Ironton congressman had a long tenure in politics

Published 11:20 pm Saturday, September 13, 2008

Congressman Thomas A. Jenkins and his wife Mabel built the house at 811 South 6th Street where Ron and Georgia Stone now live.

The Stones bought the house from Glen Fairchild, who had bought it from the estate of widow Mabel Jenkins.

To correct an error in last week’s column: it was the estate of Mrs. Jenkins that donated $80,000 to First Methodist Church for a new Sunday School building in memory of Tom Jenkins. Congressman and Mrs. Jenkins were faithful members of First Methodist for many years.

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Jenkins represented Ohio’s 10th Congressional District, of which Ironton was then a part, in Congress from March 25, 1925 until illness forced him to resign on Jan. 3, 1959. He was born in Jackson County in 1880, graduated from Providence College in Oak Hill in 1901 and from Ohio State’s Law School in 1907.

Admitted to the bar that year, he came to Ironton and joined A.R. Johnson’s law offices at Fifth and Center streets where Wolfe and Bentley now practice; Johnson had served in Congress in 1909–1910. His experience probably helped Jenkins, who was elected county prosecutor in 1915 and served from 1916 to 1920. Tom was a delegate to the Ohio Republican Convention in 1920 and 1924. He was elected to the Ohio Senate in 1922 and served in 1923–1924 before election to the U.S. Congress sent him to Washington, D.C. in 1925. He was a delegate to the Republican National Convention in 1940 and 1944.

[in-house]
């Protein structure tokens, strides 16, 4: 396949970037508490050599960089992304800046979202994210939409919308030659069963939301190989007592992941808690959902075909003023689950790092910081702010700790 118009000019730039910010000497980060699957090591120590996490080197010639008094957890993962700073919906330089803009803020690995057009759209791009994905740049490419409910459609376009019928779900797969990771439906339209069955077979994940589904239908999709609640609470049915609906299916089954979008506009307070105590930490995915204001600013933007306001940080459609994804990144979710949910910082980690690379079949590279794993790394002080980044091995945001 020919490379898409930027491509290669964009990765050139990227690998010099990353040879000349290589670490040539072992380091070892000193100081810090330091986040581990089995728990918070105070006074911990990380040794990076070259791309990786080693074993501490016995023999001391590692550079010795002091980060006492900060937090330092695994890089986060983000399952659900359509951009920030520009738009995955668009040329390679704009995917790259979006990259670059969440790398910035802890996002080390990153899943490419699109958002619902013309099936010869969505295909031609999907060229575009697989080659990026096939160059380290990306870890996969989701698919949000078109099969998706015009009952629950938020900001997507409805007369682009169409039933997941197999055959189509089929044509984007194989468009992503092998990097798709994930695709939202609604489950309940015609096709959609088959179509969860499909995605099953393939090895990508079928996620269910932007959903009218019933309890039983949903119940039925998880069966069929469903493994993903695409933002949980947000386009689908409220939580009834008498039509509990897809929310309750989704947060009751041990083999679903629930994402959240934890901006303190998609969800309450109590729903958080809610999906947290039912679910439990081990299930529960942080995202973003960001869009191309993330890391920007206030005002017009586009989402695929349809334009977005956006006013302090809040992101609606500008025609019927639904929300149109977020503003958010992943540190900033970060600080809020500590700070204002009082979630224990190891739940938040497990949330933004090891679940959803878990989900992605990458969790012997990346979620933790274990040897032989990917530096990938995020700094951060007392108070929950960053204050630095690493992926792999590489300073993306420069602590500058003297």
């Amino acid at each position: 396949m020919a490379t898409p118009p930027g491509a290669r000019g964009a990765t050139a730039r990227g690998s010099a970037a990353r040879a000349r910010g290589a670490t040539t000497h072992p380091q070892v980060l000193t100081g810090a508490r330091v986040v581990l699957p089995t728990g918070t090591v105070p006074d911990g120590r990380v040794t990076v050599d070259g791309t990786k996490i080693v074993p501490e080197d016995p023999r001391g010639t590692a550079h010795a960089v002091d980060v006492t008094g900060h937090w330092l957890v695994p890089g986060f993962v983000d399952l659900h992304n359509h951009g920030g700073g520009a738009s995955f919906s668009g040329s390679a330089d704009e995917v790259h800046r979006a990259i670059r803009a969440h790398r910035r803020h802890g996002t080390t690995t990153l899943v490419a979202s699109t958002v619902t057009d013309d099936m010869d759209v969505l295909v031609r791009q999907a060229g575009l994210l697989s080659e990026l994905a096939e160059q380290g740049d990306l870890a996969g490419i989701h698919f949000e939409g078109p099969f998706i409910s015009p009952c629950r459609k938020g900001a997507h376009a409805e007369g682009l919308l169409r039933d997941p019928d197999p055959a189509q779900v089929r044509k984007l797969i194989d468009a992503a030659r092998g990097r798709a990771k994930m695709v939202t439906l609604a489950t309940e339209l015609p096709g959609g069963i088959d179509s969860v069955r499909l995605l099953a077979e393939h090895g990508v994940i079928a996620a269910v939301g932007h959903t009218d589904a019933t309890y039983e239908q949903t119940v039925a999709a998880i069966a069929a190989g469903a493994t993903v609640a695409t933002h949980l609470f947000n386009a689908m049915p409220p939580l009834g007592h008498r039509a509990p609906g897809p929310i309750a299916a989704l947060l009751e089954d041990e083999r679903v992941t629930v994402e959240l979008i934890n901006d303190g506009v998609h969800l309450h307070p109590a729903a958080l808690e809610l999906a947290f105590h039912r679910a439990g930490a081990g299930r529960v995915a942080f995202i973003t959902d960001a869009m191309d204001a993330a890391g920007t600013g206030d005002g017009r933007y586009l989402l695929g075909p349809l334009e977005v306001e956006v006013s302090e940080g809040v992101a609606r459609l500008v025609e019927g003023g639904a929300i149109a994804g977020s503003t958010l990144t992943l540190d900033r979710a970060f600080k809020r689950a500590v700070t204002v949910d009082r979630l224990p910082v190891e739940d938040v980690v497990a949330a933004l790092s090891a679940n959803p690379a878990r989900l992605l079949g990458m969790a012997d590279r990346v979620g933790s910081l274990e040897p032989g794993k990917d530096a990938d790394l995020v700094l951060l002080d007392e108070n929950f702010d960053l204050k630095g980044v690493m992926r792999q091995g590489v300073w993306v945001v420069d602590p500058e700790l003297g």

Congressman Jenkins appeared with presidential candidate General Ike Eisenhower, Homer Edwards and Oakley Collins on Ike’s campaign train at the N&W Depot on September 24, 1952 as Ike addressed a crowd of 7,000 during his first campaign for the presidency.

Jenkins was a long–serving member of the U.S. House Ways and Means Committee. Having an Ironton resident in Congress was beneficial in helping Ironton recover from the 1937 flood. The Ironton Floodwall was the first protecting an entire city on the Ohio River to be completed by the U.S. Army Corps of Engineers after the 1937 flood.

During the 1940s, Ironton was named a Defense Industry Zone and war industries came to Lawrence county, in part due to Jenkins’ influence. The Allied Chemical Ordnance Plant opened at South Point.

The Mt. Vernon Bridge Company came to the riverbank below the Dayton Malleable property and made some of the amphibious assault vehicles used on D–Day –– LST’s and LCT’s complete with radar. Barret’s Division of Allied Chemical opened on S. 3rd Street across from the Semet Solvay.

If there is anyone in Lawrence county qualified and willing to run for Congress in two years, I think all of us should support that person. The advantage of direct representation in Congress seems obvious to me. Let’s put some one up in 2010 and see if we can get them elected.